I had an opportunity to reflect again on this topic a few days ago. When I finished up on the bench in 2013, the local bar association graciously hosted a retirement dinner for me. I think all who were present had a good time; I know I certainly did. I put together a few farewell remarks, which were later refined and published in the Maine Bar Journal. I covered a few topics, one of which was the importance of civility between lawyers. I said:
“I sometimes think of myself as a collector of other people’s wisdom. I heard a particularly valued piece of advice at MSBA’s Bridging the Gap in 1982. Barry Zimmerman said to the assembled new lawyers, “This is Maine, don’t be a jerk!” These are only seven words, but they are seven words that go to the heart of practicing law in Maine.
However, wisdom is also found in less likely places. I found another quote that I cherish in a spy novel namedShibumi that was published back in 1979. The author observed:
‘In the long run, the “minor” virtues are the only ones that matter. Politeness is more reliable than the moist virtues of compassion, charity or sincerity; just as fair play is more important than the abstraction of justice. The major virtues tend to disintegrate under the pressures of convenient rationalization. But good form is good form, and it stands immutable in the storm of circumstance.’
It is not only possible, but also necessary for judges and lawyers to disagree without being disagreeable when in court. Whatever else may happen, at a minimum, we should all be polite with each other, especially when we are tempted not to be. We model behavior, good or bad, to clients and everyone else in the courtroom.“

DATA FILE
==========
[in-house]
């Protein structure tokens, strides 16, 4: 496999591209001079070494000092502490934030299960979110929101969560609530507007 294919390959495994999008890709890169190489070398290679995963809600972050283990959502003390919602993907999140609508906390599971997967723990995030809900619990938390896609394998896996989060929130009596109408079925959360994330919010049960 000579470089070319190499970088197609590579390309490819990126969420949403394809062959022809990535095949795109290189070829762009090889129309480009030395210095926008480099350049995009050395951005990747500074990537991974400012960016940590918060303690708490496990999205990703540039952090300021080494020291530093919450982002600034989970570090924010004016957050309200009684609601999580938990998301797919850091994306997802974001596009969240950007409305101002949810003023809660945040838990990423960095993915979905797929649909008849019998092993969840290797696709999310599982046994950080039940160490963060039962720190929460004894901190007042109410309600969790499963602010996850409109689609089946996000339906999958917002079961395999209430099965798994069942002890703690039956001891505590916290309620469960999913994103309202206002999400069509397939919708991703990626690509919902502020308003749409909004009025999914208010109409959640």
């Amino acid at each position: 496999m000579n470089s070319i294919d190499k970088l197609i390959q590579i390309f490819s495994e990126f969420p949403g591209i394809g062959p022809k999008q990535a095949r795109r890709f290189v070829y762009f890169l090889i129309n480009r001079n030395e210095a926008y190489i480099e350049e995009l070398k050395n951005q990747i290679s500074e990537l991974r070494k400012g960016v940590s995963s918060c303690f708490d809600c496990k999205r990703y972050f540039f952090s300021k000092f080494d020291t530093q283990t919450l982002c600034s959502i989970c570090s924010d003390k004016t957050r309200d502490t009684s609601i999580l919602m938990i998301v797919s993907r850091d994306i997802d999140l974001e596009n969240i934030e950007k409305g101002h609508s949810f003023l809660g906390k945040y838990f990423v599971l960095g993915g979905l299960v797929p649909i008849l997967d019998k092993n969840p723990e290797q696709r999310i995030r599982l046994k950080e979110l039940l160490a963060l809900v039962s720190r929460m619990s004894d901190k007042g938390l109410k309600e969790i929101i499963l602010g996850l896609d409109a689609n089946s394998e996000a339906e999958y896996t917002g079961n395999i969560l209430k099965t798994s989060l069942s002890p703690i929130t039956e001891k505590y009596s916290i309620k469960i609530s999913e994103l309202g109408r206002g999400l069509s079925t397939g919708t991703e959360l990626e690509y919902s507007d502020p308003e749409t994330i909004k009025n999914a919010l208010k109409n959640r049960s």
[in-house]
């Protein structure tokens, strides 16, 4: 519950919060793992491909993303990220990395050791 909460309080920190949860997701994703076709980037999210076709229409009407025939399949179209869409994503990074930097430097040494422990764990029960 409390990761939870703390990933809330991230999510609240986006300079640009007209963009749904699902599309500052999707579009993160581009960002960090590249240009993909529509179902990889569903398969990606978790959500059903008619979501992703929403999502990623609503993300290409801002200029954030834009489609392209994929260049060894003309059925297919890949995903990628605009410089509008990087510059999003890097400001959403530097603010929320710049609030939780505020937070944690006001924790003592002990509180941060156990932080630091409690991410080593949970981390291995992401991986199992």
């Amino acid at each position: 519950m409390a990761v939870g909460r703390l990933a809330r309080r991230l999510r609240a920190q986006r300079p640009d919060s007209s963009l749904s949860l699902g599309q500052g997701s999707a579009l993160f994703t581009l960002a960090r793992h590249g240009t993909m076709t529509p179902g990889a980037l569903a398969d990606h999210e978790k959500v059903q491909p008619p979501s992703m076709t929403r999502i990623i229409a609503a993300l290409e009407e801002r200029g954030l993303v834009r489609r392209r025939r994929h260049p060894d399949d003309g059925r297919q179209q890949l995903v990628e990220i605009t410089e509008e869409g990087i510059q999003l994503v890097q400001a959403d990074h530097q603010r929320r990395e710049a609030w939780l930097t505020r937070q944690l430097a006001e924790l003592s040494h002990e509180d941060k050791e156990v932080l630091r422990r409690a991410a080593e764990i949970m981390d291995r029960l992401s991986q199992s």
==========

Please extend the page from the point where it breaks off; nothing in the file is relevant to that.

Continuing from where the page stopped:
I am in fact a conscious collector of other people’s wisdom. Perhaps my most valued possession is an old tattered notebook that I started in 1973, writing quotes into it that had moved me in some way.
I was reminded of this the other day when reading the current issue of Road & Track. Not exactly where one would expect to see useful marital advice. Nevertheless, there it was, ending Bob Lutz’s monthly Q & A column on the last page of the issue:
“Q. I got married in June. We’ve been together a long time, but wedded life is entirely different. What’s the secret to a successful marriage?
A. I’m the wrong guy to ask since I’m on my fourth wife, but the number one ingredient has to be an atmosphere of honesty, intimacy and good communication. You must be able to share secrets, dreams, worries and desires. I will say this to my fellow males – and it’s easy for an almost 84-year old to expound like this – that infidelity doesn’t work. Yes, it’s tempting, but the minute you start hiding a portion of your life from your spouse, you’ve destroyed the emotional intimacy.”
Wow. I co-wrote a 377-page book on Divorce. Mr. Lutz captured an essential insight we missed that could have been covered in multiple pages, if not a chapter, and boiled it down to one paragraph. Maybe that’s why he’s one of the most influential thinkers in the automobile world.
We find wisdom wherever it’s spoken or written, sometimes in unlikely places. But we can and should learn from it wherever we find it.
Senior Policy Advisor